Similar in Their Differences: Transnational Legal Processes Addressing Money Laundering in Brazil and Argentina

Authors


Maira Machado is professor of law at São Paulo Law School of Fundação Getulio Vargas. Address correspondence to Maira.machado@fgv.br. The author would like to thank for their comments Bernardo Mota, Pedro Gomes Pereira, Juan Felix Marteau, Guillermo Jorge, Kevin Davis, panels for the Transnational Legal Orders CRN at the Law and Society annual meetings, the participants of the Global Administrative Law Project at workshops at San Andres, Tsinghua, and New York University, and the anonymous reviewers. The author would also like to give a special thanks to Gregory Shaffer.

Abstract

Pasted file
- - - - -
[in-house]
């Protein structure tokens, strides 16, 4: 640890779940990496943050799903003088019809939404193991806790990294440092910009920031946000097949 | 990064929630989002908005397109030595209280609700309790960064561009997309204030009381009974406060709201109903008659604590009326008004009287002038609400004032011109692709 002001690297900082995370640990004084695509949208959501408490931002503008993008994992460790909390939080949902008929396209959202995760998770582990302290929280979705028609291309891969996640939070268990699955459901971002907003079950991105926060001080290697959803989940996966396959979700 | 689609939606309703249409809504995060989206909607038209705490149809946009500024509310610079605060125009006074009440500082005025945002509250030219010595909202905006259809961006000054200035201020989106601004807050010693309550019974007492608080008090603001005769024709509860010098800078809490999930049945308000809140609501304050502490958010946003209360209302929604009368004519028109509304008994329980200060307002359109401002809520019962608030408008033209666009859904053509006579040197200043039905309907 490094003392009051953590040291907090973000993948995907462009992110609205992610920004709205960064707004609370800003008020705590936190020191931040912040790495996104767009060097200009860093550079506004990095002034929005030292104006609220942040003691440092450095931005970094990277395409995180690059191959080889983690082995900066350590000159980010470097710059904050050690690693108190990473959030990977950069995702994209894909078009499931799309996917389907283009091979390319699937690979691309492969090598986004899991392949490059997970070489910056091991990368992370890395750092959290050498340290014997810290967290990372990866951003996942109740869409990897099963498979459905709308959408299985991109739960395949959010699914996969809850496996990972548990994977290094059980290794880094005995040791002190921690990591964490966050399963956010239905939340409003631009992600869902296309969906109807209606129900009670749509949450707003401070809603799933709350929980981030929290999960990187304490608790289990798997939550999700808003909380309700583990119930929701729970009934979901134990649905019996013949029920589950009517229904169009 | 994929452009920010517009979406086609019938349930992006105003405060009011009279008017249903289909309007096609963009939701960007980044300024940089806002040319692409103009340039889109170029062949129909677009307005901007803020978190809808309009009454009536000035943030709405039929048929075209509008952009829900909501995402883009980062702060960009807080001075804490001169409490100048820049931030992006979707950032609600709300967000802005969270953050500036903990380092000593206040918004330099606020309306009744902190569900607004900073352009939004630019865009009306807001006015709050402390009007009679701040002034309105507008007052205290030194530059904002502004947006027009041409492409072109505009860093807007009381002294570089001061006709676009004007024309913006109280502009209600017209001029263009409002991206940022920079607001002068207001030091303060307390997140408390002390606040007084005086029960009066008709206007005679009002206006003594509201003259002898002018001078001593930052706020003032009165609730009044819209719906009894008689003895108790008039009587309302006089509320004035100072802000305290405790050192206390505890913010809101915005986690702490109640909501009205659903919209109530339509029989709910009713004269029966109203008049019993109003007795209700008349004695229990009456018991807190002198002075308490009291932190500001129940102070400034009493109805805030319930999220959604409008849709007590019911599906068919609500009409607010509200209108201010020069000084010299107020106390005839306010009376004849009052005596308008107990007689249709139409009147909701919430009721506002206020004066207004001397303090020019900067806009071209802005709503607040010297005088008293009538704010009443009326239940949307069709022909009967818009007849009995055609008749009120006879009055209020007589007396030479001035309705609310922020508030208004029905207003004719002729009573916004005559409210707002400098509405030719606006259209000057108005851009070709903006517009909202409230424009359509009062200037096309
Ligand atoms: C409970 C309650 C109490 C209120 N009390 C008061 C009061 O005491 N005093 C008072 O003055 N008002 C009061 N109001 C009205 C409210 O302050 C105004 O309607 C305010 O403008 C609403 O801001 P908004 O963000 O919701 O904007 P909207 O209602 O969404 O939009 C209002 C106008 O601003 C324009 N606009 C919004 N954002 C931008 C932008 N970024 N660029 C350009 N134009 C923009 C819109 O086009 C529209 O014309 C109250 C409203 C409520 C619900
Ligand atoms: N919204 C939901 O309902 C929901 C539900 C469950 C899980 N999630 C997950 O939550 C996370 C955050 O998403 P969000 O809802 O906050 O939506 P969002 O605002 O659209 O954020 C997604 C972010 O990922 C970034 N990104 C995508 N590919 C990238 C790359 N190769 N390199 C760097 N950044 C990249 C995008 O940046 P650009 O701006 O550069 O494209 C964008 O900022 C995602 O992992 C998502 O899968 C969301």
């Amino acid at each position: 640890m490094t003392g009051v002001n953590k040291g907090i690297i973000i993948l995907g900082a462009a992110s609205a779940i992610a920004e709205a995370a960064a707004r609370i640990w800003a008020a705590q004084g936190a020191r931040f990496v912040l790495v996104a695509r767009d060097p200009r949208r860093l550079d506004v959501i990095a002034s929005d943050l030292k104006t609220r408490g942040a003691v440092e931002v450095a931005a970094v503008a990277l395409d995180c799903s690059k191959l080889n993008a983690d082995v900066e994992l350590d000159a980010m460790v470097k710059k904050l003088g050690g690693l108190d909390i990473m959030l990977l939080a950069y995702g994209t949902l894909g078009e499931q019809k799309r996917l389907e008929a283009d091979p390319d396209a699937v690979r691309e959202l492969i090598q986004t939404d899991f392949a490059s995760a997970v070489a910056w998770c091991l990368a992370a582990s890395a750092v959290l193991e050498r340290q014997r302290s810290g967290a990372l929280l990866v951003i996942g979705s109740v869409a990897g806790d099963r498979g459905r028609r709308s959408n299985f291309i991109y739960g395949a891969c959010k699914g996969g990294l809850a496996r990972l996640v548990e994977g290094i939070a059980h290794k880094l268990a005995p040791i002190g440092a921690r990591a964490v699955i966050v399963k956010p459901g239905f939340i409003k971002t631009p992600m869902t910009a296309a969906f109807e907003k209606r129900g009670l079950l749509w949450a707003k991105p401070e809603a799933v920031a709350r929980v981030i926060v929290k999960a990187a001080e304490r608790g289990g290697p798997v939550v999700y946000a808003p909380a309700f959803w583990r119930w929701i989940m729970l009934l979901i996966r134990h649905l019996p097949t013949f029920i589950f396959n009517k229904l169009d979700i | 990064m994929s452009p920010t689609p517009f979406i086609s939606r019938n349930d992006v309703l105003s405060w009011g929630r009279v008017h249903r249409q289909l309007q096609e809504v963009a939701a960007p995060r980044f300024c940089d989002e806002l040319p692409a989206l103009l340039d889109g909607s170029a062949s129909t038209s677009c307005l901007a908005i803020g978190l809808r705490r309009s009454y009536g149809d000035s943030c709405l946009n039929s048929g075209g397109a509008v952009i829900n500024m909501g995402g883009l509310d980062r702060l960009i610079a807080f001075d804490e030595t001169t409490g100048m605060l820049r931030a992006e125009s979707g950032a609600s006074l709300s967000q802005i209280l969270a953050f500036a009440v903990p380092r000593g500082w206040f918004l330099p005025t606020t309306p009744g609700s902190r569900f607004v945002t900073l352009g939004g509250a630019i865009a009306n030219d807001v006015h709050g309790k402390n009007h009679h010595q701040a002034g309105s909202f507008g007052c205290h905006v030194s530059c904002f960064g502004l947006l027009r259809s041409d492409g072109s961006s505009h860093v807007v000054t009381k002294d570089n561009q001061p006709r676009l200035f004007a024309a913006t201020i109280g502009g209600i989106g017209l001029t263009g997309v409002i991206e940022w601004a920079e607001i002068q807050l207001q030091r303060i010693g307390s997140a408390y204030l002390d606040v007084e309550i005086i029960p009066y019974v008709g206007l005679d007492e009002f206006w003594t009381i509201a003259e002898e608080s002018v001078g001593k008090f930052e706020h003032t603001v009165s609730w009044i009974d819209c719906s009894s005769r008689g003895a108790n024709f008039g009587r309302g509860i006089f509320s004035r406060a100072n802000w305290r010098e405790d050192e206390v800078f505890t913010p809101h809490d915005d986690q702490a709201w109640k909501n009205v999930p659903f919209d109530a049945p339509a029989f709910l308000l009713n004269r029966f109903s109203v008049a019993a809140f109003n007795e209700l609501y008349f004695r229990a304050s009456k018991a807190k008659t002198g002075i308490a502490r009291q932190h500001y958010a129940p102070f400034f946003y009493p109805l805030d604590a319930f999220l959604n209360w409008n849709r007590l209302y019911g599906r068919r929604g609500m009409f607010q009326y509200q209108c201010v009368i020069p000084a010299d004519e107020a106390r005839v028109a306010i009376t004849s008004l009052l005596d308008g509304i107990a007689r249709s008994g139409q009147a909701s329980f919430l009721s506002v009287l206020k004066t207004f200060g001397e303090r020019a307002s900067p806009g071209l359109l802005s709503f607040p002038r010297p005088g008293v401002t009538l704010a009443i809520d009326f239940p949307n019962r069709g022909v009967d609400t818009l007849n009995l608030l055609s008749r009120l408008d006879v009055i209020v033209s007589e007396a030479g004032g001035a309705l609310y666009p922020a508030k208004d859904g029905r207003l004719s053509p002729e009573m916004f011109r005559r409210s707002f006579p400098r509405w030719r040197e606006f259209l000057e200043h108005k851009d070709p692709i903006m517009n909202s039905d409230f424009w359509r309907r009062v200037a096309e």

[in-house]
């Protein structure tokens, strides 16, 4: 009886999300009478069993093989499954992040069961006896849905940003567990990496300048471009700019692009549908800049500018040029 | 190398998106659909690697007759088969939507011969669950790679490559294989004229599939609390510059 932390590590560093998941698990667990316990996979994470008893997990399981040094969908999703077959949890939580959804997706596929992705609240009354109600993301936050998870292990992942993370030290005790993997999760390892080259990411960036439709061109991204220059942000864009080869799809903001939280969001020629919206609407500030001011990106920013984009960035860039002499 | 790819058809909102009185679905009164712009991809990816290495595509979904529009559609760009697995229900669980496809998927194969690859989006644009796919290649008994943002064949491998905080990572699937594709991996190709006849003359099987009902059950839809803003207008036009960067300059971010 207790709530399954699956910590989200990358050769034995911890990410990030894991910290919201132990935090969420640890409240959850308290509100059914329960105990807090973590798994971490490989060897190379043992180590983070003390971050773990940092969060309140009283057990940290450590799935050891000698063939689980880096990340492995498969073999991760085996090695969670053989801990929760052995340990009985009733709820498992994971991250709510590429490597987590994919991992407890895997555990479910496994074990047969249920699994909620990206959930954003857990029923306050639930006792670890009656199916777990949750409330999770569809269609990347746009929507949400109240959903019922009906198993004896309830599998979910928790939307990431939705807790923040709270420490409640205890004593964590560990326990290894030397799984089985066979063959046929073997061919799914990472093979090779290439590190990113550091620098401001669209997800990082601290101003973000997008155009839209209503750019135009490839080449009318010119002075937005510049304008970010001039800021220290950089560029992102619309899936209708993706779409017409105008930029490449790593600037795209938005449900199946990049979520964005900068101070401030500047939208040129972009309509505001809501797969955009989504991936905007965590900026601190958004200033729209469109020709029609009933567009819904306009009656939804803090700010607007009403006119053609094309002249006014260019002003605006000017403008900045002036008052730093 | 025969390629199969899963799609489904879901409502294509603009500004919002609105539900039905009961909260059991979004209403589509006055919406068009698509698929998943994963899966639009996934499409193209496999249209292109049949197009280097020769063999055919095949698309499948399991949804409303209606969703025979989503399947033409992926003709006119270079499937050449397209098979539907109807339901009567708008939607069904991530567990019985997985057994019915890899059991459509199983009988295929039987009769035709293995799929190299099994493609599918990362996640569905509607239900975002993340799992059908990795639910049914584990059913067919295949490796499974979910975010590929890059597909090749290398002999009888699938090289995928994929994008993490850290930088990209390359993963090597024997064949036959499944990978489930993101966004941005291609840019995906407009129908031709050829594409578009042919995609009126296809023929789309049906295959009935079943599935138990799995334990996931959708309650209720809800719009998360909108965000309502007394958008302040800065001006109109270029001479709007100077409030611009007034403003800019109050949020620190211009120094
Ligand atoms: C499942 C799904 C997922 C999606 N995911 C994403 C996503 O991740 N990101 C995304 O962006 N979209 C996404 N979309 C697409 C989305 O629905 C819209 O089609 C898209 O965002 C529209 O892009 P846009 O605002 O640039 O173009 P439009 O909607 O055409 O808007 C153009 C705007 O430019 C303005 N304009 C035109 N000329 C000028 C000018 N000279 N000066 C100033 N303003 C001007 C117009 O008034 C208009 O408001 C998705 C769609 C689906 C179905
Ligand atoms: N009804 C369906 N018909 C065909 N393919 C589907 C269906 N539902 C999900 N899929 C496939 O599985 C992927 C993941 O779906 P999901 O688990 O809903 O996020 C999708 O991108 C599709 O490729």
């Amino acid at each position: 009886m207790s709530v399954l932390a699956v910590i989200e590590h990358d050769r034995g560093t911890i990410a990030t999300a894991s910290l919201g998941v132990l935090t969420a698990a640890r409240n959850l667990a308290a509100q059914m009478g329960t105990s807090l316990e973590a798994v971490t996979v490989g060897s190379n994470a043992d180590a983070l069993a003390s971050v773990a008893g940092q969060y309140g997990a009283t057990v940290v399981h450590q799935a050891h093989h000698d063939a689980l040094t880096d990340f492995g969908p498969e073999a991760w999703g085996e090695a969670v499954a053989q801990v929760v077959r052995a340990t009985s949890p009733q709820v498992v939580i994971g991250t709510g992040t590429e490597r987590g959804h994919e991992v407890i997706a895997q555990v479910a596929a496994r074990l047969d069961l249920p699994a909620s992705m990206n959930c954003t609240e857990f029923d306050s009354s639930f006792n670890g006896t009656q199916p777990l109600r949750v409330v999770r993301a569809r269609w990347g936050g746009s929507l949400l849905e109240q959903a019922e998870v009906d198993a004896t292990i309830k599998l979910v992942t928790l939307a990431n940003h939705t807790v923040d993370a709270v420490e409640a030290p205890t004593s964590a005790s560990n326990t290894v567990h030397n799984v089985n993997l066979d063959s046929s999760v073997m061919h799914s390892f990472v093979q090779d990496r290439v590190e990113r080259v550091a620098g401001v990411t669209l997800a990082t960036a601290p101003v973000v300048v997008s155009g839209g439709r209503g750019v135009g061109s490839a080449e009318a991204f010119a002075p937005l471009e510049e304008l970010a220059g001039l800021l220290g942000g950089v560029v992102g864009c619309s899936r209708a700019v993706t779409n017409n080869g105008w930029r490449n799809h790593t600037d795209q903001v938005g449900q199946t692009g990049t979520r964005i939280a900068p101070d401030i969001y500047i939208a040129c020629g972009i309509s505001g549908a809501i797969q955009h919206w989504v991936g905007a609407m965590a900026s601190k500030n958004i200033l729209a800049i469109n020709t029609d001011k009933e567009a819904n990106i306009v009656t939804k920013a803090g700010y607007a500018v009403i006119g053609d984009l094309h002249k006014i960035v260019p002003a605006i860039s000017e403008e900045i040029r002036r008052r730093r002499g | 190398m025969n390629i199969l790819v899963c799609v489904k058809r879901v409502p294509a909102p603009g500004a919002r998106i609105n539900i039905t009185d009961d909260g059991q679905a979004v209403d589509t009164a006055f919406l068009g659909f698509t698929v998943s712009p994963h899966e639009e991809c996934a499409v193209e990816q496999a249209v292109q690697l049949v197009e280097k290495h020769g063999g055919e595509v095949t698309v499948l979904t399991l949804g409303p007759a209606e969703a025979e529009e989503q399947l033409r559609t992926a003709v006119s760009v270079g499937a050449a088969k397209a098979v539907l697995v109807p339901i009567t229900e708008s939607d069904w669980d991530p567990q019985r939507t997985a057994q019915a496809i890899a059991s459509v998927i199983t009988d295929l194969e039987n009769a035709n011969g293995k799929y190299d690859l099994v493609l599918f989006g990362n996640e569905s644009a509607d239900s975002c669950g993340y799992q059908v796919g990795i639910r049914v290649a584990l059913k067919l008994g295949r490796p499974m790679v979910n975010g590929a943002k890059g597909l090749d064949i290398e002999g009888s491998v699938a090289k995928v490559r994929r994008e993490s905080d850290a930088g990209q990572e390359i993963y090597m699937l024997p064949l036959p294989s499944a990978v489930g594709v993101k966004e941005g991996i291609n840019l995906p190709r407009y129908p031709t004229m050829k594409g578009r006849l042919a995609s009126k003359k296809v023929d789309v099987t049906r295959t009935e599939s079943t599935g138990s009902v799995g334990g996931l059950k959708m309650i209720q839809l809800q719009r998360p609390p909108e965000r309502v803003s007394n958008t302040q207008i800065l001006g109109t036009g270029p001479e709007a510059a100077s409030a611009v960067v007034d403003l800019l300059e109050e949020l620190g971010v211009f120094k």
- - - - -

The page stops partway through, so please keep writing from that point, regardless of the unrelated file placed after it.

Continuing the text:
The purpose of this article is to provide a comparative analysis of the transnational legal processes that Brazil and Argentina underwent to address money laundering. The article discusses the interaction between the Financial Action Task Force (FATF) norms and a number of changes both countries have experienced in the last decade. The comparison focuses on the three central pillars of the anti-money laundering order (AMLO): criminalization, administrative obligations imposed on the financial sectors, and the creation of a financial intelligence unit. Building from the analytical framework developed by Shaffer (2011), the evidence gathered in this study illustrates different dimensions of state change and highlights the main challenges to assess the effectiveness (output legitimacy) of transnational legal orders empirically.

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